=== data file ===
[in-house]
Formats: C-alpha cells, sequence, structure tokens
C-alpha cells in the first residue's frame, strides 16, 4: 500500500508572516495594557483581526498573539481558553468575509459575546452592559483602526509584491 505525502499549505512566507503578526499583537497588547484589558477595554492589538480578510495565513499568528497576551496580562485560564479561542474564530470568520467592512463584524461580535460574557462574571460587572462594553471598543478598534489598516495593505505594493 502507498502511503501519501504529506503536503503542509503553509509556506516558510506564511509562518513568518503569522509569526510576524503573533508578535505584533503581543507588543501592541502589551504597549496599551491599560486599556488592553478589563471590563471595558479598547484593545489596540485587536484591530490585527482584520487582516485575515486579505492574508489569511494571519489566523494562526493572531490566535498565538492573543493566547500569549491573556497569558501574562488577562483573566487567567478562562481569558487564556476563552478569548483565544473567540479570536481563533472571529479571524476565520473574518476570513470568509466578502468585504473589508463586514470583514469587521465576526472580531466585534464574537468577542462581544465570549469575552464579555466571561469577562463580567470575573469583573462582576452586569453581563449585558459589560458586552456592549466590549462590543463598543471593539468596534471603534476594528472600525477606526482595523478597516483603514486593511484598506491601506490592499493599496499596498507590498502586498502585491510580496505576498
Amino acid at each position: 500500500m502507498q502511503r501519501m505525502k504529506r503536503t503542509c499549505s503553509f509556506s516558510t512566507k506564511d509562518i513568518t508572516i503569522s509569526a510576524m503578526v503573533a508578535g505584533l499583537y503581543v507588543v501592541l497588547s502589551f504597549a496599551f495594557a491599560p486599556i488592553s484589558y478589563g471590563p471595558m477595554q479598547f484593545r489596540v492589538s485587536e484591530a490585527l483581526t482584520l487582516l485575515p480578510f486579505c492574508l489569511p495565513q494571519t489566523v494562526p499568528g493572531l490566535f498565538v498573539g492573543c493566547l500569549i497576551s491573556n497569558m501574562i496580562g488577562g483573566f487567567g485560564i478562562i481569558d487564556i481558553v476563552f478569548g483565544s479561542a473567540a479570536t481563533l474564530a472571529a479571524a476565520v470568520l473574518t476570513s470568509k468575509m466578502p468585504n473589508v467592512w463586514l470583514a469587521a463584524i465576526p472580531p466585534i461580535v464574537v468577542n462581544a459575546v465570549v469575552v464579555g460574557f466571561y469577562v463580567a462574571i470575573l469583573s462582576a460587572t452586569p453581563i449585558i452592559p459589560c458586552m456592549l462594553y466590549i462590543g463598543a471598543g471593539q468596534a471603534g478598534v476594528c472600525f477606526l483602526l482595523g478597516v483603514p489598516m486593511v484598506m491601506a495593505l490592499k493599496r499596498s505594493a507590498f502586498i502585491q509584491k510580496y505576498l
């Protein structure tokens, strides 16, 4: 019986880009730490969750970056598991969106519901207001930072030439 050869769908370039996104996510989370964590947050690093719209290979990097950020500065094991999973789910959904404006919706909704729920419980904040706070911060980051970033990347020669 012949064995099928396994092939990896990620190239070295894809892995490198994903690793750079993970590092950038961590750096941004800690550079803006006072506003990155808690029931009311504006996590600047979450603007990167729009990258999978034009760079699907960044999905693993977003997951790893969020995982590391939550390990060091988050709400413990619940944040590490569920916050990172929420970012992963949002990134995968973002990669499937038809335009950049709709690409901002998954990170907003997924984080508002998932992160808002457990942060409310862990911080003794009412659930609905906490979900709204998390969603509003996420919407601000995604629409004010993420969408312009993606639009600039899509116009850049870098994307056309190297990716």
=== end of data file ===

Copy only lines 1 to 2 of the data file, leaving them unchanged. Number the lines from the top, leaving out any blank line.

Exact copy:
[in-house]
Formats: C-alpha cells, sequence, structure tokens